“That doesn’t look too smart, you know,” remarked Hassan.

“Yeah?” said Kei, who wasn’t listening. He’d burnt his mouth from the cold and his tongue tasted of blood, lips red in his white face and wet from the ice . The air smelt of pistachio nuts and rice paper, and the stone tiles that were grey in cloud had turned honey-yellow under the sun.

“Hey, you just gonna blank me?” said the boy. “Oi, deaf-aid!” He pushed Kei, who fell without resistance, catching Hassan’s clothing and dragging him down as well. They fought, not very seriously, and Kei ended up on top, gasping and giggling. Not so much stronger, then. He could smell warmth and lichen then, and captured boy beneath him.

Peeved, the boy slid a hand between Kei’s legs. Kei sat on it to keep him from squeezing, and stuck his cold, wet tongue into Hassan’s ear.

“Hey, are they all freaks here like you?” snarled Hassan, as Kei ran off and scrambled up higher, turning to pelt him with tiny stones, laughing like a stray dog.

Kei rolled himself in his quilt and slid his hand between his legs for comfort. He stroked himself idly, his girlparts and his little dick, until he started to become both hard and wet. He pulled his pillow down between his legs and tensed around it, rubbing himself against the fabric and breathing faster. It made him warmer, and he lay panting for a few moments after he came, before drifting off to sleep.

The days and nights here slid into one another, and he didn’t notice them go.

***

“You took quite a tumble there, didn’t you? Come, let me see.” He ran soft, faintly clammy hands over Kei’s limbs, his head and ribs. Kei curled his bad wrist close against his chest, but let the monk take it, if reluctantly, and palpitate it with his strange, soft hands.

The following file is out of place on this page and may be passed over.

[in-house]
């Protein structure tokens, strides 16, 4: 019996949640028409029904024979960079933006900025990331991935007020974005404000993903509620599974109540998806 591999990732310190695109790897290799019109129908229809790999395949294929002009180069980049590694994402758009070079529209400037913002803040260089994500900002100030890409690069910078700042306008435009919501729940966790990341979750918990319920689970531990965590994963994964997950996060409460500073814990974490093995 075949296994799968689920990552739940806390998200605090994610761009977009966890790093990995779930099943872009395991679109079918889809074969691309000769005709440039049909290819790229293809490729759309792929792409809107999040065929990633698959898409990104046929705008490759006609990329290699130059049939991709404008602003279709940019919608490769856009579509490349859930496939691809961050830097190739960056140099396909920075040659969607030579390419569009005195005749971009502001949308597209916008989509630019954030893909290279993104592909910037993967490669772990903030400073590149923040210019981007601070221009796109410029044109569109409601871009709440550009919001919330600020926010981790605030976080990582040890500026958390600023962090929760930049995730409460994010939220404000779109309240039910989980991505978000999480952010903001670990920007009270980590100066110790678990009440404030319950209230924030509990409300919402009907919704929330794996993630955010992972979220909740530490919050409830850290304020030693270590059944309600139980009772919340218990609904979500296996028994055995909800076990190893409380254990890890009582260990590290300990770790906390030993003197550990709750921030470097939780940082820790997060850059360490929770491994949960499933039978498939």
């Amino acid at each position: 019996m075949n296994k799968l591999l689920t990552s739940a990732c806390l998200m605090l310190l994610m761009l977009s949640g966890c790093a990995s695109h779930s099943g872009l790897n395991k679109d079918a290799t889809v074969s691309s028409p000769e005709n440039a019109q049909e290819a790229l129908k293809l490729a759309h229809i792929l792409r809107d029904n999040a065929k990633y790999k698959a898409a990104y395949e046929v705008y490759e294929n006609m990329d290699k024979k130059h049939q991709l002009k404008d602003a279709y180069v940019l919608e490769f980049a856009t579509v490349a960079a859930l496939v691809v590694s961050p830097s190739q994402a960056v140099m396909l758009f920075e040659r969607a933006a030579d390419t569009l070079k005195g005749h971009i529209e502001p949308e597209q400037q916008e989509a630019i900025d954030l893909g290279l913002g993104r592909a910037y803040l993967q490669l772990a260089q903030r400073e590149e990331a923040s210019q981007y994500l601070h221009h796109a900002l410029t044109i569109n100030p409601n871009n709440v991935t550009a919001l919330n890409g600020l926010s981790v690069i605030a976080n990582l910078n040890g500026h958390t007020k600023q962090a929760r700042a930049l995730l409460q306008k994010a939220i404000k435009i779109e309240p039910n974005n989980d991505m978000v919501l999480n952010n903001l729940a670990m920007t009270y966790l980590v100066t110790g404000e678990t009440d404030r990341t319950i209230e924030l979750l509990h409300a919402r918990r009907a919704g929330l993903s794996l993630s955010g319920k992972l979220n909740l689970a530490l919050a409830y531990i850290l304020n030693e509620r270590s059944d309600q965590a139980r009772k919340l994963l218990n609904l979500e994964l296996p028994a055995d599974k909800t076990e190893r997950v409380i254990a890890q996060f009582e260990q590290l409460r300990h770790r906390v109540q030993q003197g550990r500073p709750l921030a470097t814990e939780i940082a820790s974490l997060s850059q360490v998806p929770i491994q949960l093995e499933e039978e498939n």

“How far can you move your wrist? Does this hurt?”

“Mm. Bit.”

“How about — ”

Kei hissed, and tried violently to pull away.

“Ssshhh, sshh, calm down. I”m sorry.”

Kei glared, mute and distrustful, tucking his legs up on the seat. But the monk still had his wrist.

He carried on poking and flexing it.

“There, you’re okay, no bones broken. It’s just a sprain.”

The monk fetched salve, a roll of bandage, water, cloths. Kei sat obediently while the monk bound his wrist and cleaned the grazes on his hands and knees. He could have taken care of himself, but this man didn’t seem angry, at least.

“Make sure you don’t do that again, now.” The monk’s fingers were at Kei’s string belt. Green through the moss-smeared window, fleshy green like cactus leaves, and grey. At the vulnerable curve of the hip. They slipped under. “Stealing cherries, at your age… there are plenty of better things to do with your time… a boy like you…”

“Mm,” agreed Kei. This wasn’t a cane, and he was glad of it. This was — much easier to deal with. “A boy like me…”, he didn’t bother to say. He smiled when the monk’s fingers curled under him and paused in surprise.

“Well now,” breathed the monk. “Aren’t you something special?”

Kei clenched himself and arched forward to sit half on the monk’s lap, keeping the monk’s hand still between his thigh and the monk’s. He shifted his hips delicately, rubbing himself against the warmth and damp skin and folds of coarse fabric, and clutched at the shoulder of the monk’s robes with his good hand. “Thank you for helping me,” he murmured, glancing upwards with a polite, shy, learned smile. His breath shivered in as the monk started to move his fingers in response, stroking, pressing inwards.

Kei shut his eyes and breathed in the cool, grey smell of the old, old stone walls. And of the monk, dun-coloured; book-dust, lanolin from his robes, the smell of his skin. This man was smooth and plump under his wispy beard, young for an adult. Moss-stains on his own body. His blood. Warmth spiked at his upper lip, his stomach, between his legs.

He came back to himself with a yelp, rudely disturbed, when the monk shifted him on his lap and tried to put his dick in.